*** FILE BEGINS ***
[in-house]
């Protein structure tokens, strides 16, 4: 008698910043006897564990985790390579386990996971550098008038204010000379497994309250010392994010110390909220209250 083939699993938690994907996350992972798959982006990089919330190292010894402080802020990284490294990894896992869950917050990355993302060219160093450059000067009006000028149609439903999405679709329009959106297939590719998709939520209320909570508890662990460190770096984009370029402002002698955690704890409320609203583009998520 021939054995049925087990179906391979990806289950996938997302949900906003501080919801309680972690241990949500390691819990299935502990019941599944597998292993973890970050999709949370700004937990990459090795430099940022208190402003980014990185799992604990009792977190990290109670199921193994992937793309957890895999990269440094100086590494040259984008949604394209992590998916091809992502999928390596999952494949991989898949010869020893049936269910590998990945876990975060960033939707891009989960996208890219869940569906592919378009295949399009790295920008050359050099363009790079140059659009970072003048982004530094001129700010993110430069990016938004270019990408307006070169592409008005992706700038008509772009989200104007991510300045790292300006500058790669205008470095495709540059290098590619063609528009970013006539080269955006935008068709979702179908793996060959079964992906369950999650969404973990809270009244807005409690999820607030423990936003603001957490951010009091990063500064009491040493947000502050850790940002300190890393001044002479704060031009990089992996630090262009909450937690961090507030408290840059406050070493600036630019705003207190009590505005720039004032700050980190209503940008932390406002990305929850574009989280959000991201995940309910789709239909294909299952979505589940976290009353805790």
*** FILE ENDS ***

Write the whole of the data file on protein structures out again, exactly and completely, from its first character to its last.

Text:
[in-house]
């Protein structure tokens, strides 16, 4: 008698910043006897564990985790390579386990996971550098008038204010000379497994309250010392994010110390909220209250 083939699993938690994907996350992972798959982006990089919330190292010894402080802020990284490294990894896992869950917050990355993302060219160093450059000067009006000028149609439903999405679709329009959106297939590719998709939520209320909570508890662990460190770096984009370029402002002698955690704890409320609203583009998520 021939054995049925087990179906391979990806289950996938997302949900906003501080919801309680972690241990949500390691819990299935502990019941599944597998292993973890970050999709949370700004937990990459090795430099940022208190402003980014990185799992604990009792977190990290109670199921193994992937793309957890895999990269440094100086590494040259984008949604394209992590998916091809992502999928390596999952494949991989898949010869020893049936269910590998990945876990975060960033939707891009989960996208890219869940569906592919378009295949399009790295920008050359050099363009790079140059659009970072003048982004530094001129700010993110430069990016938004270019990408307006070169592409008005992706700038008509772009989200104007991510300045790292300006500058790669205008470095495709540059290098590619063609528009970013006539080269955006935008068709979702179908793996060959079964992906369950999650969404973990809270009244807005409690999820607030423990936003603001957490951010009091990063500064009491040493947000502050850790940002300190890393001044002479704060031009990089992996630090262009909450937690961090507030408290840059406050070493600036630019705003207190009590505005720039004032700050980190209503940008932390406002990305929850574009989280959000991201995940309910789709239909294909299952979505589940976290009353805790």